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Eye diseases

AMD (Age-Related Macular Degeneration)

Foto Patologia
Dry AMD is the most common form and wet AMD is the most aggressive.
It affects the macula and, therefore, central and peripheral vision.
Age, genetics and smoking are the main risk factors.

What is AMD?

AMD (age-related macular degeneration) is a degenerative disease that affects the macula and the central portion of the retina, the part responsible for 90% of vision and where visual acuity is the clearest and most accurate.

It is the leading cause of blindness in those aged over 55 in developed countries and is present to some degree in a third of the population aged over 70. It can present in two forms:

  • Dry or atrophic AMD: this is the most common form (approximately 85% of cases) and it progresses slowly and gradually over time. Deposits form (drusen) and changes occur to the pigment epithelium (layer that nourishes and maintains the retina). If it doesn’t receive nutrients, the macula degenerates and can atrophy completely in advanced stages. This type of AMD can evolve to the wet form.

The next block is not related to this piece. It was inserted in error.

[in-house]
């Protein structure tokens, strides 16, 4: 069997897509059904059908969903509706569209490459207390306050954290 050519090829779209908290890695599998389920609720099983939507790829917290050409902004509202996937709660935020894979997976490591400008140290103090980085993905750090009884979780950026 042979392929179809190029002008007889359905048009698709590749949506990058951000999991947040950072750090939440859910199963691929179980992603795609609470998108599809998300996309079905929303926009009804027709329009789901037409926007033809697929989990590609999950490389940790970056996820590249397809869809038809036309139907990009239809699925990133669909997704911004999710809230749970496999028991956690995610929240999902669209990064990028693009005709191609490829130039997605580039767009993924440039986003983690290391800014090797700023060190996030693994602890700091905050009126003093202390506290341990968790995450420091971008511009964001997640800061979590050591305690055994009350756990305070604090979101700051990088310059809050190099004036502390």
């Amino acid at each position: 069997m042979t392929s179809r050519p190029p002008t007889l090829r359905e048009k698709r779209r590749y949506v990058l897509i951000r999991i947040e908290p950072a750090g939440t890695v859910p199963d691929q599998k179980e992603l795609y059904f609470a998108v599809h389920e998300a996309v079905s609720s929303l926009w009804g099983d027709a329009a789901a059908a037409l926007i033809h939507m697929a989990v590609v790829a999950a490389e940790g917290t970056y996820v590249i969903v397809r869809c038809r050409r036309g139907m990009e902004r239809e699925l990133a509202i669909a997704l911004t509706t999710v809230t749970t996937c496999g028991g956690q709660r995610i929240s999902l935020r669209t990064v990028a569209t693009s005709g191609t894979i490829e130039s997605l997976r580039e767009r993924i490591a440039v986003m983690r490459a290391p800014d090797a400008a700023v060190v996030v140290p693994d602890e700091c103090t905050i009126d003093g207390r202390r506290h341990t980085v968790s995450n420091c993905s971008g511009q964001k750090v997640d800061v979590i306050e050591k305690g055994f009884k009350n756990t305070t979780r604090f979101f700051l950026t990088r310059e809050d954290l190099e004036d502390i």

• Wet or exudative AMD: to compensate for the lack of nutrients, sometimes new abnormal blood vessels develop, which can bleed, deform the retina and cause various complications. When this happens, loss of vision is rapid and aggressive, in weeks or a few months.


AMD causes no pain or discomfort aside from the central vision problems. It is a disease that can be very disabling since, although peripheral vision is conserved, the patient has increasing difficulties recognising faces, reading, writing, watching the TV, walking and using the stairs or carrying out various precision tasks.

If you notice a sudden loss of vision, distortion, deformation or alteration in the size of images or the appearance of a fixed black spot in the middle of your field of vision, you must consult your ophthalmologist immediately. You may be developing wet AMD which requires immediate treatment.

Causes and risk factors